Guatemala to move embassy in Israel to Jerusalem in May

The US ambassador to the United Nations, Nikki Haley (C), waves upon arriving at the Culture Palace in Guatemala City for a meeting with Guatemalan President Jimmy Morales on February 28, 2018. (AFP)
Updated 05 March 2018
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Guatemala to move embassy in Israel to Jerusalem in May

WASHINGTON: Guatemala will move its embassy in Israel to Jerusalem from Tel Aviv in May, two days after the US embassy makes the same move, Guatemalan President Jimmy Morales said on Sunday at a conference in Washington.
“I would like to thank President Trump for leading the way. His courageous decision has encouraged us to do what is right,” Morales said in a speech at the American Israel Public Affairs Committee’s annual policy conference, according to a translation of his remarks on the pro-Israel US lobbying group’s website.
Guatemala was one of only a handful of countries that backed US President Donald Trump’s December decision to recognize Jerusalem as the capital of Israel. Trump’s move reversed decades of US policy, upsetting the Arab world and Western allies.
Afterward, 128 countries defied Trump by backing a non-binding UN General Assembly resolution calling for the United States to drop its recognition of Jerusalem.
The status of Jerusalem is one of the thorniest obstacles to forging a peace deal between Israel and the Palestinians, who want East Jerusalem as their capital.
The international community does not recognize Israeli sovereignty over the entire city, home to sites holy to the Muslim, Jewish and Christian religions.
The United States is an important source of assistance to Guatemala, and Trump had threatened to cut off financial aid to countries that supported the UN resolution.
Prior to 1980, Guatemala and a dozen other countries maintained an embassy in Jerusalem. Israel’s passage in June 1980 of a law proclaiming Jerusalem its “indivisible and eternal capital” led to a UN Security Council resolution calling on Guatemala and several other countries to move their embassies to Tel Aviv, prompting their transfer.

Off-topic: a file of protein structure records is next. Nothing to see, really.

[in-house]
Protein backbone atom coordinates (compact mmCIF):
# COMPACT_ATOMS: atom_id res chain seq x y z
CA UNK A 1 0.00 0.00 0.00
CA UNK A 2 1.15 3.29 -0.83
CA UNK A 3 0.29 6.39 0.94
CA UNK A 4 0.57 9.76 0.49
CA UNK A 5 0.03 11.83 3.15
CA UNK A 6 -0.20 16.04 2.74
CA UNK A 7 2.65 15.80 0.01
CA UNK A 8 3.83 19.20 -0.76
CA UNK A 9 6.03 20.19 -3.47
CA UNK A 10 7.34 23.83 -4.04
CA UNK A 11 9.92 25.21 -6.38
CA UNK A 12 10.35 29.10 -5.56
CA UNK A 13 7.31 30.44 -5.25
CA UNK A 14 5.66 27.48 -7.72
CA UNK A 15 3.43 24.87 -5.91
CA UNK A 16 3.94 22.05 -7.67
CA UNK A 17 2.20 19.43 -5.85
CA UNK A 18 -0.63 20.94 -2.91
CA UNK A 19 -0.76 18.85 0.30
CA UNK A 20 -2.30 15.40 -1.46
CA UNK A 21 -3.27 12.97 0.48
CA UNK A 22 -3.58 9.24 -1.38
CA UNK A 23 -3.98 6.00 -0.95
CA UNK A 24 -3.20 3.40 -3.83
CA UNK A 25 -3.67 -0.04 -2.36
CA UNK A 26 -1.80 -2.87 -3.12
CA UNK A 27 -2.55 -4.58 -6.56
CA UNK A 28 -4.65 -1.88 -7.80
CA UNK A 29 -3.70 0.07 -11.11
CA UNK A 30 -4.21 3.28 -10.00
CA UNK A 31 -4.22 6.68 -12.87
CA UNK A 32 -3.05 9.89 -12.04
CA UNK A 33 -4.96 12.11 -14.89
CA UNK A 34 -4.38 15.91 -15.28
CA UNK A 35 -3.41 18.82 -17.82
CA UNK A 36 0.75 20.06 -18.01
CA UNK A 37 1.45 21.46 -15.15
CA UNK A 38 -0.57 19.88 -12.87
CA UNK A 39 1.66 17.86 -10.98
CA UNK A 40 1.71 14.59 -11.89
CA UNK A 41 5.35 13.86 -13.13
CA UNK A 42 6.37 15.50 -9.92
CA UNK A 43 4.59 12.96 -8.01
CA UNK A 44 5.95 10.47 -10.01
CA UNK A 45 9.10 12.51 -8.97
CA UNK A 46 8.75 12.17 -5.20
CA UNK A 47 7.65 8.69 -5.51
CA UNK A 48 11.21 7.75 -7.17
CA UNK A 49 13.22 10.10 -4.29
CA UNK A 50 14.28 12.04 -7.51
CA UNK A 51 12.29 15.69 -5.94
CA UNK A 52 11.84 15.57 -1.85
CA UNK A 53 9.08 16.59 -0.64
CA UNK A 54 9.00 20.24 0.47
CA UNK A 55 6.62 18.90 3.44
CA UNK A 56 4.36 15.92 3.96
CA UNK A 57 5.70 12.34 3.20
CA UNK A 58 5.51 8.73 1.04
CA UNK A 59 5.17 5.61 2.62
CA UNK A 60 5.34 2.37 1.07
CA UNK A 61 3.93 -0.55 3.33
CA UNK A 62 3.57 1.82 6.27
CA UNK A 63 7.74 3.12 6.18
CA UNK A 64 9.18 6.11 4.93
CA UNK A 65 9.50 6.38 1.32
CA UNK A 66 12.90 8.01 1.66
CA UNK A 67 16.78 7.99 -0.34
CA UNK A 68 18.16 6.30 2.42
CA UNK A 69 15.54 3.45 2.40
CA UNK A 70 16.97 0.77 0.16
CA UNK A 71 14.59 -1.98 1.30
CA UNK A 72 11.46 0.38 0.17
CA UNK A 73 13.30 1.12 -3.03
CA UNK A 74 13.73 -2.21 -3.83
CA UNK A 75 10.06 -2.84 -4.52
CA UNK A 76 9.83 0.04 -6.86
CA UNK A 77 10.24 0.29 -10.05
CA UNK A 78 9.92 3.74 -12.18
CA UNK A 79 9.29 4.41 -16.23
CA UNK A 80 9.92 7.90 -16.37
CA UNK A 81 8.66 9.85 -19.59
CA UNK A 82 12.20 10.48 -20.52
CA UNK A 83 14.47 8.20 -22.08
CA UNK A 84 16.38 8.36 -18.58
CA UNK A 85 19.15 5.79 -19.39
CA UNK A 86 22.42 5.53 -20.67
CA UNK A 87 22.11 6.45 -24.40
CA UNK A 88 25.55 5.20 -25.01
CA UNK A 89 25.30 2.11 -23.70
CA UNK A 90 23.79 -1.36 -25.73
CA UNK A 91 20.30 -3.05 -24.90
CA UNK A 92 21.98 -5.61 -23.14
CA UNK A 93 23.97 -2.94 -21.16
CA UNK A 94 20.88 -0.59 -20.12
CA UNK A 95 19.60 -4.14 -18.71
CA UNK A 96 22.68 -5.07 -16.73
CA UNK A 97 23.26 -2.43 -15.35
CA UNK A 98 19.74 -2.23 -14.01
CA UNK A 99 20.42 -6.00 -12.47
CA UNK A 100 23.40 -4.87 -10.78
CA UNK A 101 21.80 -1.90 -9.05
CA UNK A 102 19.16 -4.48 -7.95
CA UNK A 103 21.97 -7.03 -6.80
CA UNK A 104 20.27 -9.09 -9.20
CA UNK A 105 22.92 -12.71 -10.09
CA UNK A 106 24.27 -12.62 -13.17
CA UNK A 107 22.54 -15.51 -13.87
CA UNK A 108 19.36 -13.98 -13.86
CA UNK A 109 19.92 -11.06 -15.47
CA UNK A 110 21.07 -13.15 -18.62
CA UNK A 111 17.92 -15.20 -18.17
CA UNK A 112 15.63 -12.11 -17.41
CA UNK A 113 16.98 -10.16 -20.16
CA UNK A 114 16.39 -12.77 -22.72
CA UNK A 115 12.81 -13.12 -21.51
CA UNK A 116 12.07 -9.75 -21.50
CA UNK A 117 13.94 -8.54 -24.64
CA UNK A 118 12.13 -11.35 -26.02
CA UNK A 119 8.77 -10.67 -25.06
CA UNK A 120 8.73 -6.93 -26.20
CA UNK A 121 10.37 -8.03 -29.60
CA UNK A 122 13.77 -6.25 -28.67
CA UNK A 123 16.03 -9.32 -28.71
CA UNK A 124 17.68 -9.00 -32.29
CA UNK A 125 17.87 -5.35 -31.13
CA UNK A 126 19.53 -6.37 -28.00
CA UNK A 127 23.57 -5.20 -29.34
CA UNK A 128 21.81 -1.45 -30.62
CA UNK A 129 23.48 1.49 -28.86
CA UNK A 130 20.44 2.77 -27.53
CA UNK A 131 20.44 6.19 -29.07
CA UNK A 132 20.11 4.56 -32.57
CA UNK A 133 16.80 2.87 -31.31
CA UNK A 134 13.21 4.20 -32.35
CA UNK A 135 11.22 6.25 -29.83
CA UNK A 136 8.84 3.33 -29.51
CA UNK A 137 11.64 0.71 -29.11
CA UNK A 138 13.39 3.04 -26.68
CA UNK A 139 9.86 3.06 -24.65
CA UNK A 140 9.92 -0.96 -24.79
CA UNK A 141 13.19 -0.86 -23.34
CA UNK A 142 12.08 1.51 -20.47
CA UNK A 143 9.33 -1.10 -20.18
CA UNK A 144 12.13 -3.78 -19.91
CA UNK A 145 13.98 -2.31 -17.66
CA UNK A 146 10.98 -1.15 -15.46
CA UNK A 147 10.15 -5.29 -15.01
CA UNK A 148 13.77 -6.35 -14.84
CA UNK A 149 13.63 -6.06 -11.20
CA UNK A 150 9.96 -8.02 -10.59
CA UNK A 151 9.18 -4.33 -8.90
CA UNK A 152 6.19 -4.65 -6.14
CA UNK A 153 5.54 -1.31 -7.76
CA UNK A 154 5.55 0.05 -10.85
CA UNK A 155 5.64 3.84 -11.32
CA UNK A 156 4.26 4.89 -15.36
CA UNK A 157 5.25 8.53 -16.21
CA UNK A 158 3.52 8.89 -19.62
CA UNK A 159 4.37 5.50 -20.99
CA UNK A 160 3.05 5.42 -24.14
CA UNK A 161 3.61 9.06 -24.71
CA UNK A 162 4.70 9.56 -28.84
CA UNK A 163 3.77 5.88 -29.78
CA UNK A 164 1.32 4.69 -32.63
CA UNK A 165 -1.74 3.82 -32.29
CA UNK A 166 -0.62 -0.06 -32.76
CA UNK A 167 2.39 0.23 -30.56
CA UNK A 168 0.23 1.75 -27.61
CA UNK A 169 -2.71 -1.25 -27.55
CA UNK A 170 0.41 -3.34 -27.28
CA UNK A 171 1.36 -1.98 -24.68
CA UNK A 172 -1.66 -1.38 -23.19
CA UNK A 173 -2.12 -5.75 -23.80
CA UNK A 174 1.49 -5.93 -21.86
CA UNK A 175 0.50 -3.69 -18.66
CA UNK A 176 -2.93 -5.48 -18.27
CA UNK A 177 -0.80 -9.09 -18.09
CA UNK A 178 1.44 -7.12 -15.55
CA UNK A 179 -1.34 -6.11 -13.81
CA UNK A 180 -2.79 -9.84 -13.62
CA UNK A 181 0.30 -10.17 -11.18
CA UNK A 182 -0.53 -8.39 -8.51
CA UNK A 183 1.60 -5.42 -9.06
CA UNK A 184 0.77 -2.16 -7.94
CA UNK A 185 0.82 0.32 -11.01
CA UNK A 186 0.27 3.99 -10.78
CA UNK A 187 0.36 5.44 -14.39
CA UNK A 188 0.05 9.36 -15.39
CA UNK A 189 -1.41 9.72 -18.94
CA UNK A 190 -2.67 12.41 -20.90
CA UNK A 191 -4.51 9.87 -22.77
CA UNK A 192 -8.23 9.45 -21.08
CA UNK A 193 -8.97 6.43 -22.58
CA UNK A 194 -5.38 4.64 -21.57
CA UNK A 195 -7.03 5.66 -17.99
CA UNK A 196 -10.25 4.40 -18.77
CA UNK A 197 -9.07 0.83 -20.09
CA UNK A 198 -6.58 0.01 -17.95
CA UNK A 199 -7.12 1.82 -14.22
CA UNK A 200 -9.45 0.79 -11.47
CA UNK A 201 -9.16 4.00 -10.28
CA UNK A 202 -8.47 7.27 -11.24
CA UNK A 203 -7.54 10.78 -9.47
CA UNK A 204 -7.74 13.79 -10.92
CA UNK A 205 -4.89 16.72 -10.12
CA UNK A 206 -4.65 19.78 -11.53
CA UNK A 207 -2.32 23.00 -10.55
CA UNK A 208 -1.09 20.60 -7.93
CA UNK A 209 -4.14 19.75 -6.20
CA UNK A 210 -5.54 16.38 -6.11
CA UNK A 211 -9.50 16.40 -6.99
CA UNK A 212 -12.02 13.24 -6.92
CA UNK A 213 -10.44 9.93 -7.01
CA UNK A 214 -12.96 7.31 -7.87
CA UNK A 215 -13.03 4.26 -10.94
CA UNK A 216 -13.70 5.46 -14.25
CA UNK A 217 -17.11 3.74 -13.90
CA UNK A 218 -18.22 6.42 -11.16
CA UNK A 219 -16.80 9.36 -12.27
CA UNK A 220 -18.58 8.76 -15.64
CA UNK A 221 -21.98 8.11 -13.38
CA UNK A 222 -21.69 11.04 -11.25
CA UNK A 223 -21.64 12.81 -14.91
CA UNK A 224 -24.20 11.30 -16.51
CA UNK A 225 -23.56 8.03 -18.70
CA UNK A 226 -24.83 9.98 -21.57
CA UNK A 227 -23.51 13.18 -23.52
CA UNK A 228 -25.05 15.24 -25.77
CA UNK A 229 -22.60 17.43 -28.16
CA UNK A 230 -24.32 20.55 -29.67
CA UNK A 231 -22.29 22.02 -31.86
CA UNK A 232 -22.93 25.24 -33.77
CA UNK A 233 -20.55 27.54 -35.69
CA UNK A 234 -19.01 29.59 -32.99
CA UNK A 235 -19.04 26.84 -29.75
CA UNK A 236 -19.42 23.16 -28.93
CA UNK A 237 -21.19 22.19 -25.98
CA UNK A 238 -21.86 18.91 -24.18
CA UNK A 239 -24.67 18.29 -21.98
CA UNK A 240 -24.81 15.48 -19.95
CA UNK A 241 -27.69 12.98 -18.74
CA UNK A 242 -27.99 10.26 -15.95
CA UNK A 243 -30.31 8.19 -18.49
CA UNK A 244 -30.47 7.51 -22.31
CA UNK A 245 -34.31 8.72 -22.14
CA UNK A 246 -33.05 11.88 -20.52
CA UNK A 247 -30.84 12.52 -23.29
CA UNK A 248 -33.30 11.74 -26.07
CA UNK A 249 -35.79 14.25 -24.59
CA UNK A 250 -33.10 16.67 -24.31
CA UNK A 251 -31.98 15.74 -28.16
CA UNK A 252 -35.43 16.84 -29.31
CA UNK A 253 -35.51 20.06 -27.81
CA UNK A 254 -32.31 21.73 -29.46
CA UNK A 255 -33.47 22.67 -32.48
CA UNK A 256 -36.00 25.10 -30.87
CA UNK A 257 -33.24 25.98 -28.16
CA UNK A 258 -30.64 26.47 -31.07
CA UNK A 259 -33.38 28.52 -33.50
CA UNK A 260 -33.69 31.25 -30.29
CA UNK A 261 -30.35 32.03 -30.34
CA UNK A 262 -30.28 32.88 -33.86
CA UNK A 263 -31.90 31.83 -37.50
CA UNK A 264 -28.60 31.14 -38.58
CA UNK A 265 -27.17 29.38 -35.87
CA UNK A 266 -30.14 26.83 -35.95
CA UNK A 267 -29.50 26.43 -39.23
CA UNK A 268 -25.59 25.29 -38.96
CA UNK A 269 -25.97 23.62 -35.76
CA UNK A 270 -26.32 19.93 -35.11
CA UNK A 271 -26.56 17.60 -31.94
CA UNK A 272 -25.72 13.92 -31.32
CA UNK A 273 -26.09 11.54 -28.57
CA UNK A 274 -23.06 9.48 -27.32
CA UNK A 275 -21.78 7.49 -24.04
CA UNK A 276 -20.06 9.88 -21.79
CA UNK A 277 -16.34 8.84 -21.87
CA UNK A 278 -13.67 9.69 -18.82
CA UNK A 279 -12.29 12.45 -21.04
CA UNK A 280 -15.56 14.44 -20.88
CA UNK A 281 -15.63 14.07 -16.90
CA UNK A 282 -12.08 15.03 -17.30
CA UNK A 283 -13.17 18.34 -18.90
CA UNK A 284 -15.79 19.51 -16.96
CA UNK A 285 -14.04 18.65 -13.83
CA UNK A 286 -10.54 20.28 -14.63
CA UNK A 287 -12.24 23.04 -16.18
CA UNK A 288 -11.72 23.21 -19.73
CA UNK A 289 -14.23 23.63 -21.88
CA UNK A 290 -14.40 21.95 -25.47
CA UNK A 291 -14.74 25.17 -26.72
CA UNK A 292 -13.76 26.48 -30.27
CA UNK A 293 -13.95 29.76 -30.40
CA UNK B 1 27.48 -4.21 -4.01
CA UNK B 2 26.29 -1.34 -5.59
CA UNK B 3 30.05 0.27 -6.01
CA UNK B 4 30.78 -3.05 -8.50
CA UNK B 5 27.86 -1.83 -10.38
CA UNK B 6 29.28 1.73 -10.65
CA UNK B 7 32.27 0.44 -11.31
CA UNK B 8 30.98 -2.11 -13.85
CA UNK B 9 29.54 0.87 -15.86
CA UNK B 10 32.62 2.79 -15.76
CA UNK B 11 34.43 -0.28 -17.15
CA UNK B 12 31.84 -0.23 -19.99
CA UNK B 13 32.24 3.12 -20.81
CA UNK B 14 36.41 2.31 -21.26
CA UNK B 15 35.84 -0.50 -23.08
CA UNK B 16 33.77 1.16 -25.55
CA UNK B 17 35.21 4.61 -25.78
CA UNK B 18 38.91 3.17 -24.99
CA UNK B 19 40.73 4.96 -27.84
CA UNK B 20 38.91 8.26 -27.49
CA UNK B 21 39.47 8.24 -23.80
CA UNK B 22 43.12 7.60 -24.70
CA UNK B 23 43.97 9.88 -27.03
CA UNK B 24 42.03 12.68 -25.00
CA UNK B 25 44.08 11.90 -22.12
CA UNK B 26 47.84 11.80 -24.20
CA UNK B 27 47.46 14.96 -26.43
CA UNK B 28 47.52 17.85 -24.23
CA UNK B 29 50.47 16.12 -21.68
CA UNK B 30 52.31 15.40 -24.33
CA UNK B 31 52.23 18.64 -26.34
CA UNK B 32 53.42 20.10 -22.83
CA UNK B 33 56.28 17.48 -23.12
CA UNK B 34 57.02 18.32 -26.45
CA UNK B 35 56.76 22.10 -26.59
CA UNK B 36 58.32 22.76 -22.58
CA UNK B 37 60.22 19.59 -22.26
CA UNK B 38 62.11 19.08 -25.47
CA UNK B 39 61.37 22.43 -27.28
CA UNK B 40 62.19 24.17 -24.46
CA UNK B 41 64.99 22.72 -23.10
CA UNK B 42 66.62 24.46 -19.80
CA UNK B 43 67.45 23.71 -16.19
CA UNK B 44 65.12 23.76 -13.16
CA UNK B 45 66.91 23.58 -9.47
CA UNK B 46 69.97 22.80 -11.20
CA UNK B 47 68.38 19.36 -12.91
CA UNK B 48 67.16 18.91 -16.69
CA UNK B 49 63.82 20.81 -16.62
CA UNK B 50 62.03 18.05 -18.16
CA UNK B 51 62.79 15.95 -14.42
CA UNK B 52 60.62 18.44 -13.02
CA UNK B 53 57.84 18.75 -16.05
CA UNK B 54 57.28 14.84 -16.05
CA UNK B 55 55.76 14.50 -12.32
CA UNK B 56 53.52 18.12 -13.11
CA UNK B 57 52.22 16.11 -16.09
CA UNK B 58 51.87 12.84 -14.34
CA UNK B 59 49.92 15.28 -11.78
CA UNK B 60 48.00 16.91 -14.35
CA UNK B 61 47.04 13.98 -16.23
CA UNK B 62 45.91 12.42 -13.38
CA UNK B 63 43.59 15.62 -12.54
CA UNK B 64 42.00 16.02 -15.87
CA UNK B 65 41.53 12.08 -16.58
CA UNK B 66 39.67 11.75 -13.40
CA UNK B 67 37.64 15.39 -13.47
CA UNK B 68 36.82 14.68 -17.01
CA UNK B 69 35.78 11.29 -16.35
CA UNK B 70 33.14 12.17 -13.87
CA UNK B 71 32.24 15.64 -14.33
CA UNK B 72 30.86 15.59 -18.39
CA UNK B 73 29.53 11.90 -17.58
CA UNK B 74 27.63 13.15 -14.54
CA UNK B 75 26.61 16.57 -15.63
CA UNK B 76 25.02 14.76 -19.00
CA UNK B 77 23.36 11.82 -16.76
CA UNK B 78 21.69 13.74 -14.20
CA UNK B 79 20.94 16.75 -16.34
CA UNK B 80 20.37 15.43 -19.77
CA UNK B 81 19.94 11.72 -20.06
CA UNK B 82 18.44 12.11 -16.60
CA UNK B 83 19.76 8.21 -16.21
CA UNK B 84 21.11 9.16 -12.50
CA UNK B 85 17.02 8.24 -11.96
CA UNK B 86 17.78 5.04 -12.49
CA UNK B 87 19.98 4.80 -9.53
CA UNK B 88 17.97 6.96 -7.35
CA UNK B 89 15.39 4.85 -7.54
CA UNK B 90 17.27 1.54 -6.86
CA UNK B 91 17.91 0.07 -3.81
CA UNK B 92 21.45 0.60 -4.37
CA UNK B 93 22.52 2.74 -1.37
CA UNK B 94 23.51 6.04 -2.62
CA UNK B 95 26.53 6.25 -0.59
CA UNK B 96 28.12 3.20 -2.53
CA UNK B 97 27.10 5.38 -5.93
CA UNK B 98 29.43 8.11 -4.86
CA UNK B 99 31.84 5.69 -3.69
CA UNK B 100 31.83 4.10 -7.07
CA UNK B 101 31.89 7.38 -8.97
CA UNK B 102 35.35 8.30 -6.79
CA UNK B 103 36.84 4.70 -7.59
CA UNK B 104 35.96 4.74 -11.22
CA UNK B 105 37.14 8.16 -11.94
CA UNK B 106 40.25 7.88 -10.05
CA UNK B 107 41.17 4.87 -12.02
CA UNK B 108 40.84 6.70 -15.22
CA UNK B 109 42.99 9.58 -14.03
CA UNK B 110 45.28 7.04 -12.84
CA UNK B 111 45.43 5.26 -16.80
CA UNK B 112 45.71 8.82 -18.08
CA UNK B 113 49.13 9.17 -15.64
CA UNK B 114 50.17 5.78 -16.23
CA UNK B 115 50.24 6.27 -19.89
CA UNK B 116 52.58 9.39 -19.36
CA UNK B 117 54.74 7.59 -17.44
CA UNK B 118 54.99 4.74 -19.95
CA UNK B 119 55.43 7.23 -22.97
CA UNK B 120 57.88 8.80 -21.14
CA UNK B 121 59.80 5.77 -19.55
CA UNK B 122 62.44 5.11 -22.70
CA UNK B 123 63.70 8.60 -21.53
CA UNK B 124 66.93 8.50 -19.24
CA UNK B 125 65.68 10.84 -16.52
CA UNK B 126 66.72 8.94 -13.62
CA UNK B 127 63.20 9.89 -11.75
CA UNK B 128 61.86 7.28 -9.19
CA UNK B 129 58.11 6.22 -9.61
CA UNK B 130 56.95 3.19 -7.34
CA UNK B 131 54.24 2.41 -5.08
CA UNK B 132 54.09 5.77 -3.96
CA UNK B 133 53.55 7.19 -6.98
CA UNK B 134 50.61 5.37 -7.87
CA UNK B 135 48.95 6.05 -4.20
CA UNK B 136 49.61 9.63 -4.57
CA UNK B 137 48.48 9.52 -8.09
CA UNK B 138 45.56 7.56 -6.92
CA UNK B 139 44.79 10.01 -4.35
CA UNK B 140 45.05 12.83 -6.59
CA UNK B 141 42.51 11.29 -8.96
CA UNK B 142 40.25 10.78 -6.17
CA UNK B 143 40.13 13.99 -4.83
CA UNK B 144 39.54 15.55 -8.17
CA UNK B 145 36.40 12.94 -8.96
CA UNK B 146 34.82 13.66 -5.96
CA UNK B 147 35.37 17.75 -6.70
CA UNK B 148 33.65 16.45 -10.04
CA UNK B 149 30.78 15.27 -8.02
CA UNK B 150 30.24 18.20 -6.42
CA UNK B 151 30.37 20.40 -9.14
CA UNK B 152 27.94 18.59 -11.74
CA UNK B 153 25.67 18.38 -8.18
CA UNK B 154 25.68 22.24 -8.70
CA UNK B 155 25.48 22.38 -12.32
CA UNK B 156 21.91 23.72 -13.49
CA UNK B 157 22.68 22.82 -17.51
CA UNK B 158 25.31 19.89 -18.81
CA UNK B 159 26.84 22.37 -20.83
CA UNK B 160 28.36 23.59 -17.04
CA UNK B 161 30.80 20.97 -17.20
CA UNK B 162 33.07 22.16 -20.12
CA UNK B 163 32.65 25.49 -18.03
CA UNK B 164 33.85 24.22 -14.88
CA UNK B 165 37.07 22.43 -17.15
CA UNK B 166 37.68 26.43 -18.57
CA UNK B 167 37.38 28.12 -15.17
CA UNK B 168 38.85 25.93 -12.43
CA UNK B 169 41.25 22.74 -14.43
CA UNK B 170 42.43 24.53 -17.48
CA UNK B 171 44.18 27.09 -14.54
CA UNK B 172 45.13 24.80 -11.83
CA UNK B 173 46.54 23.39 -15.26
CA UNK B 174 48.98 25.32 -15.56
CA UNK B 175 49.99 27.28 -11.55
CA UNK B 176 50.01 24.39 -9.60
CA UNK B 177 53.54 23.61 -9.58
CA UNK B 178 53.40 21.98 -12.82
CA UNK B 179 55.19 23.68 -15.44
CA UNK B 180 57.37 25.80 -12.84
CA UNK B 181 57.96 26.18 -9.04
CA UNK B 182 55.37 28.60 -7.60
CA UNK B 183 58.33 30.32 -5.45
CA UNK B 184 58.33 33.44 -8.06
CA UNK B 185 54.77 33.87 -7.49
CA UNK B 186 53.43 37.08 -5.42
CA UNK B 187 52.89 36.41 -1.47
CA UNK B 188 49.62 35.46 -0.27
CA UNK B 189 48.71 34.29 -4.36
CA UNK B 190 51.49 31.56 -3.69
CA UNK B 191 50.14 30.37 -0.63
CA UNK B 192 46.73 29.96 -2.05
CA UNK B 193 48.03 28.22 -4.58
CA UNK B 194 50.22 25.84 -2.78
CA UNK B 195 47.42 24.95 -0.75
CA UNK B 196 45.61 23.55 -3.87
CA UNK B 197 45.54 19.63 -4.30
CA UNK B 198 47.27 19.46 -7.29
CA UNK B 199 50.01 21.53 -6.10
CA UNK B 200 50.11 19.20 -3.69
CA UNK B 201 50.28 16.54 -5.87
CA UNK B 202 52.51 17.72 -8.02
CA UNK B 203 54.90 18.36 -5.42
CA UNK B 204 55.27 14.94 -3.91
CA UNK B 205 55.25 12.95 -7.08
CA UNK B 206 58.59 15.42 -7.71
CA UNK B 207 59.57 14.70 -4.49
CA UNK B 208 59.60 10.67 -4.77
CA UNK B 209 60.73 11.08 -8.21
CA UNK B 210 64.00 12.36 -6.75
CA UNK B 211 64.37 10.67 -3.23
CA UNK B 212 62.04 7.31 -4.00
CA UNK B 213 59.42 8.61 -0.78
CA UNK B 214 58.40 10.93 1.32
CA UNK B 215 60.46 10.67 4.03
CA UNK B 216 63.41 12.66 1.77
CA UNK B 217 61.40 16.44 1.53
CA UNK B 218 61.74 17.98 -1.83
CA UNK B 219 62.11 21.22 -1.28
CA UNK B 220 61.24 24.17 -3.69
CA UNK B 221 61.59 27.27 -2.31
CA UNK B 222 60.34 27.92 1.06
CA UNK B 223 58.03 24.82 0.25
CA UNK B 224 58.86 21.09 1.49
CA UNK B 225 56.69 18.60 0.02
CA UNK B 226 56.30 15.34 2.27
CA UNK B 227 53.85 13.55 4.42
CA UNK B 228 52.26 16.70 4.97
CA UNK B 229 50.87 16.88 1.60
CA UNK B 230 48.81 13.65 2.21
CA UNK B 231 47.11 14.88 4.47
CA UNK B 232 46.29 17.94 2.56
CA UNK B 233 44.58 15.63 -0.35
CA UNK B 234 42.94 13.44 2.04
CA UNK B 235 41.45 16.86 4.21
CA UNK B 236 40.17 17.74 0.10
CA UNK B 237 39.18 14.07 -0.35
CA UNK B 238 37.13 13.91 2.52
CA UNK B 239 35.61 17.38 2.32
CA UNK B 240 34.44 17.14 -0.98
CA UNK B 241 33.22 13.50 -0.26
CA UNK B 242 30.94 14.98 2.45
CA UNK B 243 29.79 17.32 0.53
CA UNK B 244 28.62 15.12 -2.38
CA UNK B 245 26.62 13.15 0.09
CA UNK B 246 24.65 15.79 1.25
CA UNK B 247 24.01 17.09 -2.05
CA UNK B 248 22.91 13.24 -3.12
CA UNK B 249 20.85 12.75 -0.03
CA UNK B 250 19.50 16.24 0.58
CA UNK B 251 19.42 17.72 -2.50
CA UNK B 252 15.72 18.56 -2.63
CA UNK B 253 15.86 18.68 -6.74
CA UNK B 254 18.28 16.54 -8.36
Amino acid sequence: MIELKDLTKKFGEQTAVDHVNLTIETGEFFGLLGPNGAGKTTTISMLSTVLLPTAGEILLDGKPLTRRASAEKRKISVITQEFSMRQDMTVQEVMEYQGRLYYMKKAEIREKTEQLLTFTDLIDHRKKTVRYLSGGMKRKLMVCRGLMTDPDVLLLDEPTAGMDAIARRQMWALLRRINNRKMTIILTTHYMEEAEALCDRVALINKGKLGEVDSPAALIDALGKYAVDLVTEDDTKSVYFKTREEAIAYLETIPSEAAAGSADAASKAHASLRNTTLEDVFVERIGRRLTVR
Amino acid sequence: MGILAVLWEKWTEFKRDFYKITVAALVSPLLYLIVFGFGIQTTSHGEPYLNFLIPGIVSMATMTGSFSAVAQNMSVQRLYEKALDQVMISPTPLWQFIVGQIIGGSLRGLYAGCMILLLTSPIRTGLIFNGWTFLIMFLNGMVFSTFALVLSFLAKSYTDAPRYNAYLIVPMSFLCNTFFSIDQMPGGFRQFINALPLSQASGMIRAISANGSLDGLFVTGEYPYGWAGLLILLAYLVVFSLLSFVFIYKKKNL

Morales said his decision to return the Guatemalan embassy to Jerusalem “strongly evidences Guatemala’s continued support and solidarity with the people of Israel.”
Morales, a former television comedian with an important base of conservative Christian support in the Central American country, became embroiled earlier this year in a dispute with the United Nations when a UN-backed anti-corruption body in Guatemala tried to impeach him.
Although Morales avoided impeachment, he failed in an attempt to expel the head of the body, the International Commission against Impunity in Guatemala, after criticism from the United Nations, the United States and the European Union. 


Algeria graft prosecutor refers two ex PMs to supreme court

Updated 16 min 50 sec ago
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Algeria graft prosecutor refers two ex PMs to supreme court

  • Former prime ministers Ahmed Ouyahia and Abdelmalek Sellal who served under President Abdelaziz Bouteflika were referred to the Supreme Court
  • Five other former ministers were also referred

ALGIERS: An Algerian prosecutor investigating graft allegations has referred two former prime ministers and five former ministers to the supreme court, Ennahar TV reported on Sunday citing a statement from the prosecution.
Mass protests have broken out in Algeria demanding the removal of the ruling elite and the prosecution of people demonstrators regard as corrupt. The seven politicians will be investigated by the court over alleged corruption cases, Ennahar said, without providing details.
They include former prime ministers Ahmed Ouyahia and Abdelmalek Sellal who served under President Abdelaziz Bouteflika who resigned on April 2 after coming under pressure from protesters and the army.
The list of the former ministers, who are under investigation, includes Amara Benyounes, Abdelakader Zaalane, Amar Ghoul, Karim Djoudi and Abdessalam Bouchouareb.
They were in charge of the sectors of trade, transport, public works, finance and industry respectively.
Their lawyers could not immediately be reached for comment.
The army is now the most powerful institution after the departure of Bouteflika, who had ruled the North African country since 1999.
Army chief of staff Lieutenant General Ahmed Gaed Salah has said major corruption cases would be pursued to try to appease the protests that started on Feb.22.
Bouteflika's youngest brother, Said, and two former intelligence chiefs have been placed in custody by a military judge over "harming the army's authority and plotting against state authority."
At least five prominent businessmen have also been detained pending trial over involvement in corruption cases.
Protesters also want the resignation of interim president Abdelkader Bensalah and Prime Minister Noureddine Beoui, who are considered as part of the ruling elite that has run the country since independence from France in 1962.